Cohasset is small. Only about 9,000 people live there. More often than not, everyone knows their neighbors — or their neighbors’ neighbor.
“You can probably count on one hand how many times big events have happened in this town going back to the 1960s,” explained Sarah Geddes, whose family owns Cohasset Pizza House. “Nothing newsworthy really happens.”
That changed in early January, when mother-of-three, Ana Walshe, went missing. Neighbors in the tiny town describe Ana Walshe as “quiet” and Brian, her husband, as someone who “looked like a creep.”
Geddes confirmed Brian Walshe was a regular customer who visited the restaurant at least once a week.
“He seemed like a normal, happy, smiling dad,” Geddes said. “He would always come in and go out. But he was always pleasant. He was happy and that never changed.”
Ana was last seen on New Year’s Day, allegedly leaving the family’s Cohasset home, but she wasn’t reported missing until Jan. 4.
“We heard that there was a missing woman in town. I was like, ‘No, we haven’t seen her,’” Geddes said. “This is so strange. We’ve been here for so long we pretty much know everyone in town.”
On Jan. 9, Brian was arrested for misleading police in his wife’s missing persons investigation.
Geddes remembers at first she was “stunned” that her regular customer was arrested, believing it, “couldn’t have been him.” But after Brian appeared outside the Quincy District Courthouse smiling, Geddes said she changed her mind.
“At first when I looked up at the picture, I said, ‘There’s no way. This man is nice, he’s happy, he’s normal,’” she said “Then a few days after they arrested him, when he was coming out of the police station and he had that smile on his face, that was the exact smile he had when he was coming in here everyday. So I’m sure it was just his hidden self, his little demeanor that he just showed the world. And he didn’t know when to turn it off.”
Nine days after the first charge, state prosecutors charged Walshe for the murder of his wife.
Brian Walshe Charged with Murdering Missing Wife Ana Walshehttps://t.co/IJ9vTuFLiL
— Law & Crime (@lawcrimenews) January 18, 2023
During his court appearance for the murder, prosecutors outlined a list of incriminating Google searches Walshe made, including:
- “How long before a body starts to smell?”
- “How to stop a body from decomposing?”
- “10 ways to dispose of a dead body if you really need to.”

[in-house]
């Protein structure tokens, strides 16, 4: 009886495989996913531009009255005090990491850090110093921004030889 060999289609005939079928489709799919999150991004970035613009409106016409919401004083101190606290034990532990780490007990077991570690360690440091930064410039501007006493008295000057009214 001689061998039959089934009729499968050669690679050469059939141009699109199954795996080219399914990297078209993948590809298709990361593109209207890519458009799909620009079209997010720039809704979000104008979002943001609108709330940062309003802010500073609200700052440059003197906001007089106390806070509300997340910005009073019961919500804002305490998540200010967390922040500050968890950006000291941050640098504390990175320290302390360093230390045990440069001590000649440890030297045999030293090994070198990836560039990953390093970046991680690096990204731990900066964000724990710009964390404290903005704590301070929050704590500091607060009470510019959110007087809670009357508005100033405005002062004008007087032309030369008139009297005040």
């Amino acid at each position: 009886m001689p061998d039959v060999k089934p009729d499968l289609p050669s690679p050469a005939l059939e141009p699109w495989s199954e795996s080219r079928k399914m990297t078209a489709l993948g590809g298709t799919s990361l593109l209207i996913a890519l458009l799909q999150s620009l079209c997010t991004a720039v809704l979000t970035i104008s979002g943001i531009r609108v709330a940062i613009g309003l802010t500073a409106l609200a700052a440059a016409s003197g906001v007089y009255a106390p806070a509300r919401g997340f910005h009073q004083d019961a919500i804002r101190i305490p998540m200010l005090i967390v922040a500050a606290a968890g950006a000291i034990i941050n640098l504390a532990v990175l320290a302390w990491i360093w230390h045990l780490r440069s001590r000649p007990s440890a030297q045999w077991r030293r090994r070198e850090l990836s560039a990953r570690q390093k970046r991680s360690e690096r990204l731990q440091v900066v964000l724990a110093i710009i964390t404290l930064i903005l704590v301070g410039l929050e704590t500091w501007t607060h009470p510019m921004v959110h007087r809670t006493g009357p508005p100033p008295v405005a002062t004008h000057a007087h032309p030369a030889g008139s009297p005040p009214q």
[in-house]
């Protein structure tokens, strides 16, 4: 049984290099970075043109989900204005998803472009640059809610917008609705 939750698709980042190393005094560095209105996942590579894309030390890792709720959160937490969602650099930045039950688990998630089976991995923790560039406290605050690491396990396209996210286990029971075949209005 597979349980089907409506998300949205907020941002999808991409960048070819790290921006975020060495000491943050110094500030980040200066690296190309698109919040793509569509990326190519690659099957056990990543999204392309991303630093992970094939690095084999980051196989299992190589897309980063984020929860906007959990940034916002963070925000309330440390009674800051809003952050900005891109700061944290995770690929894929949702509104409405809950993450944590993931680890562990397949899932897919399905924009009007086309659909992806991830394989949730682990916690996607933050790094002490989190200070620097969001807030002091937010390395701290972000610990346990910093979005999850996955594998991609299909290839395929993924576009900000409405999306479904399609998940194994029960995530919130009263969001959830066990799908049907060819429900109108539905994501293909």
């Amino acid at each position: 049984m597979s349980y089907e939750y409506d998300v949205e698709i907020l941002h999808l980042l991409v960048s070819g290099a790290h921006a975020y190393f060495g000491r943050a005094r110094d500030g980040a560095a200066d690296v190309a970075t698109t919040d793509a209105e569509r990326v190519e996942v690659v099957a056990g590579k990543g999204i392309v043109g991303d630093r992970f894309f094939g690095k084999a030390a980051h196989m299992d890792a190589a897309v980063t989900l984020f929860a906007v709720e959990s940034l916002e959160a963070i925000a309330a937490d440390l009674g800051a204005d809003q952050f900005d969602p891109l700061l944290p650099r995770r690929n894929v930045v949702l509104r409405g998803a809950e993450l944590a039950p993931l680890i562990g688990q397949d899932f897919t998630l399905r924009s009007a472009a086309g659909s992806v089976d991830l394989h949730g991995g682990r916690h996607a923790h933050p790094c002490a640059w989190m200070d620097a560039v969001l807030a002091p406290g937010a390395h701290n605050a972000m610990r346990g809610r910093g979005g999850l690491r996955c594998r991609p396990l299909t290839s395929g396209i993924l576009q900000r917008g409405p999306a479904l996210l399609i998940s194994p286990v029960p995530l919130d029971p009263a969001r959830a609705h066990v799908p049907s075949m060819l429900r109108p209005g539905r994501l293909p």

- “How long for somebody to be missing to inherit.”
- “Can you throw away body parts?”
- “Is it better to throw crime scene clothes away or wash them?”
- “Dismemberment and the best ways to dispose of a body.”
‘Can you Identify a Body with Broken Teeth?’: Brian Walshe Dismembered Wife Ana’s Body and Made Incriminating Internet Searches, Prosecutor Sayshttps://t.co/3F3Q75jWMG
— Law & Crime (@lawcrimenews) January 18, 2023
“I feel like I was duped. I literally cannot believe I had such a wrong impression of the man,” Geddes said. “I was like, ‘No, they must be wrong.’ But with all the evidence coming out, I mean, it’s really hard to think it wasn’t him.”
Marykate Armstrong, who works at a coffee shop less than a mile from the Walshe’s home, said the news of Ana’s murder and Brian’s arrest made her feel “unsettled.”
“It was just strange,” she said. “It was just movie-like, I felt like it just didn’t seem real.”
Armstrong confirmed both Ana and Brian Walshe visited Pour Coffee and Bagel before her disappearance.
“She was always quiet,” Armstrong recalled. “I remember seeing her walk through here once, but this was a long time ago, like months ago,” Armstrong said. “I just remember her being quiet. He just kind of looked like a creep.”
Armstrong explained Ana usually made her order by using the drive-thru, but that Brian came inside the store. Geddes also confirmed Brian always picked up his pizza order from Cohasset Pizza House alone.
“I haven’t really met any customers that have had relationships with either of them, which I thought was strange, because they lived in town for about two or three years,” Geddes said. “They didn’t seem to make any friendships while they were here.”
Law&Crime Network spoke to the Walshe’s landlord who said the same thing: Brian hardly ever spoke to him. While he did not want to give his name, or speak on camera, the Walshe’s landlord said their payments always came in early and he never noticed anything out of the ordinary when meeting with Brian.
While searching for Ana, investigators found blood and a bloody knife in the basement of the home. Prosecutors believe her body was dismembered, but no remains have been recovered.
Geddes said the news is still difficult to understand.
“The first few weeks, definitely, it was really hard to adjust to and kind of grasp,” she admitted. “We always watch the news here and it was just all over.”
Brian Walshe is due back in Quincy District Court on Feb. 9 for a status hearing. He’s being held without bail.
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